So about this guy in Taiwan who drops his child in order to catch a foul ball at a baseball game…
I don’t know whether to be more appalled at the man’s action or at the media’s framing of it.
Am I appalled that we condition our males to value sports over parenting? That they’d rather catch a ball than take care of a child? No. I myself would rather catch a ball than look after a kid. Which is why I didn’t make or adopt any. The appalling thing is that a father would rather catch a ball than take care of his child.
(Yes, of course, it would be as appalling if it were a mother. But I can’t resist suggesting that if it had been a woman who had dropped her child in order to catch a ball, they’d be hauling her ass into court, taking her kid away, and sterilizing her.)
Why do sports have such a hold over men? Is it the competition and the possibility of winning? And is that so bloody attractive because that’s the way we raise our boys? Or is it simply because they’re hardwired to compete? Either way, if their upbringing or their testosterone (or whatever) makes them choose catching a ball over holding on to a child, something’s seriously wrong.
Or is our obsession with sports an indication that we are so very desperate to be heroic? Have our daily lives become so bereft of significance? (And why is that?) And has the mere catching of a ball become a heroic act? What does that say about us?
Or is it just that men will reach out to catch a ball, even if it means putting a child at risk, because like many animals, their attention is captured by anything that moves. Which is a good thing if you’re a Neanderthal hunting for your next meal, but—we’re not. Neanderthals hunting for our next meal. So does this mean that contemporary men are unable to suppress their primitive brain? If so, we shouldn’t let them—run the world, for starters.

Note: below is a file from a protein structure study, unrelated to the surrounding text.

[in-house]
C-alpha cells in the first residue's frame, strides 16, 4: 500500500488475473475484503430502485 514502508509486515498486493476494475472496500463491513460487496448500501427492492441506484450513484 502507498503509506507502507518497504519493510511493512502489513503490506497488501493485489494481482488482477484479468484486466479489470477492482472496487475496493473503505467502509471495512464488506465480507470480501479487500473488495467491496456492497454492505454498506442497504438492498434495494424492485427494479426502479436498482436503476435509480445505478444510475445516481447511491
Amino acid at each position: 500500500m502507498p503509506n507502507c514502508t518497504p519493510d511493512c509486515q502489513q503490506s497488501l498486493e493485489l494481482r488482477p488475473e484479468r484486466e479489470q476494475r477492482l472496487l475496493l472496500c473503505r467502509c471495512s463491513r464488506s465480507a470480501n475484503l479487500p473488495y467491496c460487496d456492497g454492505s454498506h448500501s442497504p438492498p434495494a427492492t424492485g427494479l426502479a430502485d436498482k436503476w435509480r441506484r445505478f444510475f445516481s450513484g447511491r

Men, if this (dropping a child in order to catch a ball) isn’t a wake up call to question and reject your conditioning and/or to recognize and resist your biochemistry, what is??
And then there is the commentators’ response. Laughter, first of all. A child is dropped, and they laugh.
And they laugh in a “boys will be boys” way. Men, don’t you find it insulting? To have your irresponsible, immature behavior accepted as inevitable?
Or they laugh because, hey, just goes to show that men aren’t cut out to look after kids; best leave it to the women. Oh please. (Like they can never seem to do a good job of cleaning the house either. And yet the car gleams.)
Then there are the giggling comments about his wife’s “death stare” and how he’s gonna get it now. What is he, twelve? Apparently. And what’s his wife, his mom? Apparently he needs one. Still. (If I were a man, I’d be enraged at this implication that I am to be scolded.)
And then, there are the endless snickers about how “he’s going to be in the dog house” or “sleeping on the couch”. A child is dropped, and the big concern is that he won’t have sex for a while. What is wrong with you people?? (And that whole marital dynamic—if he’s good, he gets sex; if he’s bad, he doesn’t—that’s okay with all of you?)
Where are the men who are wincing at all of this? Where are the men who would confront this guy and tell him to grow the fuck up?
Truthfully, and unflatteringly, I’m not surprised. (Men, are you not ashamed that we’re not surprised? Not surprised you would put a child at risk in order to catch a ball, not surprised at the depth of your irresponsibility, at your ‘me-first’ behavior, at your priorities…) I expect shit like this in the States and Canada. But it happened in Taiwan. And the Taiwanese commentators giggled and snickered just like the American commentators. (In fact, the similarity was chilling.) Could it be that the gender role conditioning that is so prevalent here is damn near universal? A scarey thought. Or is that universality evidence that it’s not a matter of nurture, but of nature (testosterone, the Y chromosome, the primitive brain, whatever).
Either way, the conclusion has to be that men are universally children. Or idiots. (Or both.)